It doesn't take special training to help your children develop the skills that lead to reading.
The following are some basic guidelines from the nation's oldest and largest children's literacy organization, Reading Is Fundamental, or RIF, to help ensure your child will be excited about learning to read.
Talk to Your Children
Talking to your children is one of the most important things you can do to prepare them for reading. Your conversations will teach them new words and help them learn to talk and listen to others. Developing these language skills is the first step to learning how to read.
To help make sure your children get the most from your conversations:
* Be a patient listener. Let your preschoolers ramble while they complete their thoughts - you'll build their confidence and help them learn to express themselves.
* Read aloud. Reading aloud helps your children develop the language skills - speaking, listening and reading - they will use in school and throughout their lives. Children who grow up listening to stories and poems learn to read more easily than children who don't. Reading aloud also introduces children to the joy of reading. The more they like to read the more they will read. Start when children are infants and continue long after they can read themselves. To make sure you read regularly, try setting a special time for it each day.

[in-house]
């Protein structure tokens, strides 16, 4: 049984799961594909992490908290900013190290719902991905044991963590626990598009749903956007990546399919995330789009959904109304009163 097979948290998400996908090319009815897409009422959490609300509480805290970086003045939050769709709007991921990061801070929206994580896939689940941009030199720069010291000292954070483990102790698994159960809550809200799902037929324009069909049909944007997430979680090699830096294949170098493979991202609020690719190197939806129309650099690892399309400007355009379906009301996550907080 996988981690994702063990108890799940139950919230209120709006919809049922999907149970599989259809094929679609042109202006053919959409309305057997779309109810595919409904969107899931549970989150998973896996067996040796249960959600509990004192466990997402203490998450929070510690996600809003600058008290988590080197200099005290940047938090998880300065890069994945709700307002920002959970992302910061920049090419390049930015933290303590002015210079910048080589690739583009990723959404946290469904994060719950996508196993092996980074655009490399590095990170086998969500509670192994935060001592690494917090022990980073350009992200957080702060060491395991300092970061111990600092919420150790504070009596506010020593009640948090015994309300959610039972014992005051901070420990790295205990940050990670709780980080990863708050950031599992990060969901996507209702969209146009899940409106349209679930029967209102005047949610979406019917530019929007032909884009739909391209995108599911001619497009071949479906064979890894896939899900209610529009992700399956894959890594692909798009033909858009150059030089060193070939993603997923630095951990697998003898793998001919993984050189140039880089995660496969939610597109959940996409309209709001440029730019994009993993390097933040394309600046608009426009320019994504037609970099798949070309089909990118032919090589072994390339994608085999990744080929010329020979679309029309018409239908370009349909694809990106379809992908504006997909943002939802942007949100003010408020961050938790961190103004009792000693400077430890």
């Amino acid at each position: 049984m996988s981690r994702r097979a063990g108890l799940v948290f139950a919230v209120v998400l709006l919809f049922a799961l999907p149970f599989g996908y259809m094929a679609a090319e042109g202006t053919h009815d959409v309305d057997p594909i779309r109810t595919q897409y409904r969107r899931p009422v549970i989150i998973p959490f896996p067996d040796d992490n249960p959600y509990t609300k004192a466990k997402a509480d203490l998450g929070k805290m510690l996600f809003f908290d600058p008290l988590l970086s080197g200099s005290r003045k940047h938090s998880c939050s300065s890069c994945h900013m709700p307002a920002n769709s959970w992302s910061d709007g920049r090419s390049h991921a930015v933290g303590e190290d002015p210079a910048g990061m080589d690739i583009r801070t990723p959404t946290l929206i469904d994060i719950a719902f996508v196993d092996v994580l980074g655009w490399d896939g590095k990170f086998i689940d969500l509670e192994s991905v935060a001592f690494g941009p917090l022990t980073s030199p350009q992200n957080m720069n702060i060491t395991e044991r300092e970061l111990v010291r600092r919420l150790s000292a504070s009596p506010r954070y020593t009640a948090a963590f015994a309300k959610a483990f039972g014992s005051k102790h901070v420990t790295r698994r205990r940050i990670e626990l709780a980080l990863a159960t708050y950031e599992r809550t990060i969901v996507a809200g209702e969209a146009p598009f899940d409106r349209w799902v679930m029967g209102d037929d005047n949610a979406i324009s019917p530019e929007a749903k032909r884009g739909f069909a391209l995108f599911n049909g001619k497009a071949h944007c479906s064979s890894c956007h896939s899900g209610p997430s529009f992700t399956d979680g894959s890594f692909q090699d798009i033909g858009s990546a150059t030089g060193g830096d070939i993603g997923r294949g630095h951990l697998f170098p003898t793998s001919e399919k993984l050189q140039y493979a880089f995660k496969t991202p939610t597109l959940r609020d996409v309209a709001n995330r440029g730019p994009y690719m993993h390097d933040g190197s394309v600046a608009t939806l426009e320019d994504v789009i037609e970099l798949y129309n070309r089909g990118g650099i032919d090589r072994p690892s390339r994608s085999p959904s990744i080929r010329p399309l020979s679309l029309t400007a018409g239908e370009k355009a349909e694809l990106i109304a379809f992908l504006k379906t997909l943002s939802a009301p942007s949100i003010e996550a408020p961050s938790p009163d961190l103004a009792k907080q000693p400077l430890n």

Ask children open-ended questions. Encourage play that requires thoughtful answers, not just one-word responses.
Surround your children with toys, blocks, books, puppets - anything they can play with, touch, hold and talk about. Given the opportunity to play and a variety of props, children experiment, discover and learn - all by themselves. You can join them in these games or participate simply by asking questions, encouraging them to tell stories that describe their play and admiring what they do and learn.
Build language skills
Repeat what they say and expand their phrases and simple ideas into longer, more complex sentences.
Don't oversimplify your language or use baby talk. Use the words you use with adults - such as cut, scratch or wound instead of boo-boo.
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